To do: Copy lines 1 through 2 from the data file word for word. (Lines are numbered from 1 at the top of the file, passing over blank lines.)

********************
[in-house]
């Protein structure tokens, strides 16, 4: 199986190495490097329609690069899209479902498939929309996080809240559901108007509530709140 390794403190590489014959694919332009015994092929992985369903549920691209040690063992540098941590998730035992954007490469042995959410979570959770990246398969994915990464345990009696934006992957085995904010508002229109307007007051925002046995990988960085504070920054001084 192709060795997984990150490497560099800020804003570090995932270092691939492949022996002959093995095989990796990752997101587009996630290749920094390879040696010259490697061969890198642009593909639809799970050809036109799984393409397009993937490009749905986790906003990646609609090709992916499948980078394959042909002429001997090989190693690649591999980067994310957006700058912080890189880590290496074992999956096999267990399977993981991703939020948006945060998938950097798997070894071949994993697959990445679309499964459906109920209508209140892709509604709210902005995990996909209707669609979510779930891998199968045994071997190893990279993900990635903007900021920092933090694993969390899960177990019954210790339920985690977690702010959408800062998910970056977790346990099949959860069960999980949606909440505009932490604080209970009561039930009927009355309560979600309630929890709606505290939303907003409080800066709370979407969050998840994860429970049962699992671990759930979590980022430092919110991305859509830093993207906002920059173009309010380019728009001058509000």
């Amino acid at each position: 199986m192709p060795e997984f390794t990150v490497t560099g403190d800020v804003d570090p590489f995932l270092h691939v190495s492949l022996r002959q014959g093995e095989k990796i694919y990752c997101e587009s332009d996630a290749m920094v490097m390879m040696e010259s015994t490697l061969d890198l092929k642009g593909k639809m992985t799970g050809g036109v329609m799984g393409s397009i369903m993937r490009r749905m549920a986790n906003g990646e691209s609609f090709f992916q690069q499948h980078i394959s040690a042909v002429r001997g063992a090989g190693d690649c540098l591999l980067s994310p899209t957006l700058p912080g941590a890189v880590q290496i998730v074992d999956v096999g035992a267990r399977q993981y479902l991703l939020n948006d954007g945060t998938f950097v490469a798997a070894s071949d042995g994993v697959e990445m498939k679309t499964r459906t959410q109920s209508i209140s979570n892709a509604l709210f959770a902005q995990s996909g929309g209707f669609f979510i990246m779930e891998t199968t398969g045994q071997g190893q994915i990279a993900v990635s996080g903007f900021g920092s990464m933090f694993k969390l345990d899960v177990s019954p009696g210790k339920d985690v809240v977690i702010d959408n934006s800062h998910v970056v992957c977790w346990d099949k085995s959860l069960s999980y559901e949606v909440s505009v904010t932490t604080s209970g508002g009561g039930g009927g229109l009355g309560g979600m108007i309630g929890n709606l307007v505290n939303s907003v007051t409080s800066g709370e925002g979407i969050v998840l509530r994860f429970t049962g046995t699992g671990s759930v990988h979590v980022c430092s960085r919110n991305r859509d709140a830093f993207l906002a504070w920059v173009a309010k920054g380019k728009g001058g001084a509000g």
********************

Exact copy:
[in-house]
């Protein structure tokens, strides 16, 4: 199986190495490097329609690069899209479902498939929309996080809240559901108007509530709140 390794403190590489014959694919332009015994092929992985369903549920691209040690063992540098941590998730035992954007490469042995959410979570959770990246398969994915990464345990009696934006992957085995904010508002229109307007007051925002046995990988960085504070920054001084 192709060795997984990150490497560099800020804003570090995932270092691939492949022996002959093995095989990796990752997101587009996630290749920094390879040696010259490697061969890198642009593909639809799970050809036109799984393409397009993937490009749905986790906003990646609609090709992916499948980078394959042909002429001997090989190693690649591999980067994310957006700058912080890189880590290496074992999956096999267990399977993981991703939020948006945060998938950097798997070894071949994993697959990445679309499964459906109920209508209140892709509604709210902005995990996909209707669609979510779930891998199968045994071997190893990279993900990635903007900021920092933090694993969390899960177990019954210790339920985690977690702010959408800062998910970056977790346990099949959860069960999980949606909440505009932490604080209970009561039930009927009355309560979600309630929890709606505290939303907003409080800066709370979407969050998840994860429970049962699992671990759930979590980022430092919110991305859509830093993207906002920059173009309010380019728009001058509000």